APA leaders and staff were among the hundreds of mental health advocates
who donned their walking shoes on November 6 for the first 5-K walkathon
sponsored by the National Alliance for the Mentally Ill (NAMI) in the nation's
Assembly members Jeffrey Geller, M.D. (left), Isabel Bergman, M.D., and
Guillaume Barbes-Morin, M.D., join Team APA in a walkathon sponsored by the
National Alliance for the Mentally Ill last month in Washington, D.C. The walk
raised money for psychiatric research and education.
Each year, NAMI organizes as many as 50 walks, called NAMIWalks, in major
cities throughout the United States, which are designed to raise funds for
advocacy, education, and research initiatives related to mental
James Nininger, M.D., speaker of APA's Assembly, rallies the troops. He
emphasized the shared goals of NAMI and APA.
For the D.C. NAMIWalk, APA, the American Psychiatric Foundation (APF), and
American Psychiatric Publishing Inc. (APPI), supported the walkathon through a
combined contribution of $20,000 (Psychiatric News, November 5). APA
was a presenting sponsor at $10,000, and APF and APPI were gold sponsors at
The morning walk began with a rally on Freedom Plaza, which is located
across the street from the J.W. Marriott Hotel, the site of APA's fall
Assembly meeting (see page
Dozens of Assembly members streamed out of the hotel and into the brilliant
sunshine to take their place on Freedom Plaza. There, they joined "Team
APA," which, in addition to other APA leaders and staff, included
friends, family members, and one dog. Through the fundraising efforts of its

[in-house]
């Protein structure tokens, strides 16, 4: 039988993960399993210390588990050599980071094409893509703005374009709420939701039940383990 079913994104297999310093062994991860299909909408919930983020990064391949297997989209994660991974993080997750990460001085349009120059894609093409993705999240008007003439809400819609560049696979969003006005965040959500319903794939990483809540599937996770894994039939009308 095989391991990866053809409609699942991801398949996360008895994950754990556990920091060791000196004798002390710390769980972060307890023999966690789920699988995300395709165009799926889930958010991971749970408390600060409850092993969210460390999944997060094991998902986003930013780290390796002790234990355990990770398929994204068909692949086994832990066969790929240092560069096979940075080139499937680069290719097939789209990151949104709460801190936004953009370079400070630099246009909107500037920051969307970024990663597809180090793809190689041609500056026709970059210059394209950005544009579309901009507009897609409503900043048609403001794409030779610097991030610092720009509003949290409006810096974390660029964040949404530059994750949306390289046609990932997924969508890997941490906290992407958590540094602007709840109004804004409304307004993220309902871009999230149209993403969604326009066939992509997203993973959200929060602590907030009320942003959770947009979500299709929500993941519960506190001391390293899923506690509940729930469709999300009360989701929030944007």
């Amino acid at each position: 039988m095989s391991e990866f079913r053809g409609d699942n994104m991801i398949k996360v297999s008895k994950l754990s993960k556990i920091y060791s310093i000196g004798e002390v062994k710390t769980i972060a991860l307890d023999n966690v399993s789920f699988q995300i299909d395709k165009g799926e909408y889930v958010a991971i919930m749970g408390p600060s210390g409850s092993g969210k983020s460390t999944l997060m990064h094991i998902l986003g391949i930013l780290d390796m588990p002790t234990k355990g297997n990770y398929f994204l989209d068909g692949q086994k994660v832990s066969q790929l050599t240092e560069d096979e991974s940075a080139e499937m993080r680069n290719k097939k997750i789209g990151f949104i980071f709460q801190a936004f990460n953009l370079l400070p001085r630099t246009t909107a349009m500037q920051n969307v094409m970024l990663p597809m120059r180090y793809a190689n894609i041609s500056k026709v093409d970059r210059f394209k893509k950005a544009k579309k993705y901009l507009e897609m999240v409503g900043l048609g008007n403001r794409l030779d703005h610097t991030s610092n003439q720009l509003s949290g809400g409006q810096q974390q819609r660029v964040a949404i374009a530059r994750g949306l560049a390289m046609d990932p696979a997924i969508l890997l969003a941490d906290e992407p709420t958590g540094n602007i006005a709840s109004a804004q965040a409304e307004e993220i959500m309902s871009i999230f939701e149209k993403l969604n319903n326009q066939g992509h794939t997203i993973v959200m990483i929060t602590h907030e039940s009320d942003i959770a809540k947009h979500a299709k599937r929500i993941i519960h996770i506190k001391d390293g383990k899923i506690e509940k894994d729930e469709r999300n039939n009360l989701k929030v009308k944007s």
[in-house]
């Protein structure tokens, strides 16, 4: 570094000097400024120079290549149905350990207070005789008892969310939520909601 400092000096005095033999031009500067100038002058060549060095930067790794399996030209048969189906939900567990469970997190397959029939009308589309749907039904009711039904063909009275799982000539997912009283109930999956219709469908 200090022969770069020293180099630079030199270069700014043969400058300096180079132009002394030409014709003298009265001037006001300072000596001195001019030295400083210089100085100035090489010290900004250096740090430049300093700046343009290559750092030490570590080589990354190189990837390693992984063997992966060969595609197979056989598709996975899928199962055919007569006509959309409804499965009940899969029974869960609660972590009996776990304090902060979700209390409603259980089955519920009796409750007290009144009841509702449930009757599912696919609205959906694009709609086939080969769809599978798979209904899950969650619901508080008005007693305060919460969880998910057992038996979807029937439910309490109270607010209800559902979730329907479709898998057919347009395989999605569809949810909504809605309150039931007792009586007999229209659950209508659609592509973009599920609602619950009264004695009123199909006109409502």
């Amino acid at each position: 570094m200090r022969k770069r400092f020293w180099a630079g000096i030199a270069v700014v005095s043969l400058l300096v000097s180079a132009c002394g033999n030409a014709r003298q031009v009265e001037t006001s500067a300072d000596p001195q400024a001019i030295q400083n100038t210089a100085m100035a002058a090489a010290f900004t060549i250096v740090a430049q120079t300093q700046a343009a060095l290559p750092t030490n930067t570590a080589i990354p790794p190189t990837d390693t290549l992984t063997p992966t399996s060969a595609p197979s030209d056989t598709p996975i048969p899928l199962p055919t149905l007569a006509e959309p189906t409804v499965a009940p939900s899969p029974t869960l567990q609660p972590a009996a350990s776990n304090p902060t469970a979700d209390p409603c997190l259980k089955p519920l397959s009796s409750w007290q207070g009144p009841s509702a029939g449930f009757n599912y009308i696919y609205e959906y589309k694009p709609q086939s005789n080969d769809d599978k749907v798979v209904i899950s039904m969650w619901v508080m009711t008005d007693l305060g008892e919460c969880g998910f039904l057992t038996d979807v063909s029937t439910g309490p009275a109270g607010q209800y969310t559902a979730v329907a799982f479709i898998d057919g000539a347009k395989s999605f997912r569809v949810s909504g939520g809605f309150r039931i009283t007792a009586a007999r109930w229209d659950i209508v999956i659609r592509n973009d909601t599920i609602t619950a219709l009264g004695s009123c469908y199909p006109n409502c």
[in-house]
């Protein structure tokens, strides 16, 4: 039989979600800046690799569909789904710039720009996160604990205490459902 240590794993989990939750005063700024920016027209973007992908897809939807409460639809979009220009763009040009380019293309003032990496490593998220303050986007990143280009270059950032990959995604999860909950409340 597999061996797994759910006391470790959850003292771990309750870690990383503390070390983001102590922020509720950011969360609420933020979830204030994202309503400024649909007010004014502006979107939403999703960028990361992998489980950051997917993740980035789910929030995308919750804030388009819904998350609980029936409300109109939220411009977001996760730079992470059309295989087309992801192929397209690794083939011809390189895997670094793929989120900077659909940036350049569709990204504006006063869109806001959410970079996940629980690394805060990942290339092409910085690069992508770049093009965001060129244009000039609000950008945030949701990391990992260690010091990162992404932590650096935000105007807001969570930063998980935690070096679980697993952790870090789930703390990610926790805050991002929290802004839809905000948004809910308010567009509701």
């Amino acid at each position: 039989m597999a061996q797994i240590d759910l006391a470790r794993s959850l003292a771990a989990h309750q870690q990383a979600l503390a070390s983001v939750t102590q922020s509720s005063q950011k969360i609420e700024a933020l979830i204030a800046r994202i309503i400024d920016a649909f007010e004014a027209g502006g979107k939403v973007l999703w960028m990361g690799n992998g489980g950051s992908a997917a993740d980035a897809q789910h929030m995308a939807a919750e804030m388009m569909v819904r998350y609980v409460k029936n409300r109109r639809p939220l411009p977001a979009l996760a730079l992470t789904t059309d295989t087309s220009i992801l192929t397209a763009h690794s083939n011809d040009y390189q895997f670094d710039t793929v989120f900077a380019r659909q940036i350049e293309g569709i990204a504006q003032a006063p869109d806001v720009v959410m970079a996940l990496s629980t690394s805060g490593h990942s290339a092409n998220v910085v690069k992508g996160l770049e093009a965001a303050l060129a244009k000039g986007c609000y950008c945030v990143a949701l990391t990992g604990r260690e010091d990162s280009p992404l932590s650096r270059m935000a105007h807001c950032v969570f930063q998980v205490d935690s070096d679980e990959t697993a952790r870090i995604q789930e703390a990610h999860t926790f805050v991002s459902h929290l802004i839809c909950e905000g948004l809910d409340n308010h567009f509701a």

members, Team APA contributed nearly $3,000.
"Our communications efforts at APA resulted in having many APA
employees and a number of APA members attend the inaugural D.C. NAMIWalks
march," said Eugene Cassel, director of APA's Division of Advocacy."
We are pleased to have also provided financial support for an event
that we hope will continue as a wonderful tradition."
APA President-elect Steven Sharfstein, M.D., reminded walkers that"
APA loves NAMI" and said the two organizations would continue to
work together to finish "overdue, unfinished business," including
the elimination of racial and ethnic barriers to receiving treatment for
mental illness and boosting funds for research that will produce more
effective treatments for psychiatric disorders.
Sharfstein said NAMI "proves that people can make a
difference," and since the organization began 25 years ago, it"
has provided hope for people with serious and persistent mental illness
and their families."
"Together we must overcome the resistance and inertia in the House of
Representatives to get the Wellstone parity act passed now," he
declared. He was referring to the Sen. Paul Wellstone Mental Health Equitable
James Nininger, M.D., speaker of APA's Assembly, also emphasized the shared
goals of the two organizations.
"It seems appropriate that our meeting coincides with this
walk," he said. "Both events are designed to move the field of
mental health forward and advocate for treatment and support for patients and
Nininger acknowledged that the stigma surrounding mental illness was one of
the most significant barriers to improving the mental health of Americans.
"The unfortunate reality is that many people don't recognize mental
illness or are afraid to accept the fact that either they or a loved one might
be suffering," he said. "If you feel a pain in your chest, you go
to a doctor, but if you feel a pain in your soul or confusion or
disorganization in your mind, you may not seek treatment for mental illness
due to the stigma attached to these disorders."
The D.C. NAMIWalk was the perfect antidote to such stigma, Nininger pointed
out. "When events like this attract a large crowd, it's such a
reassuring way of saying it's OK to get help."
More information about NAMIWalks is posted online at<www.nami.org/template.cfm?section_namiwalks>.▪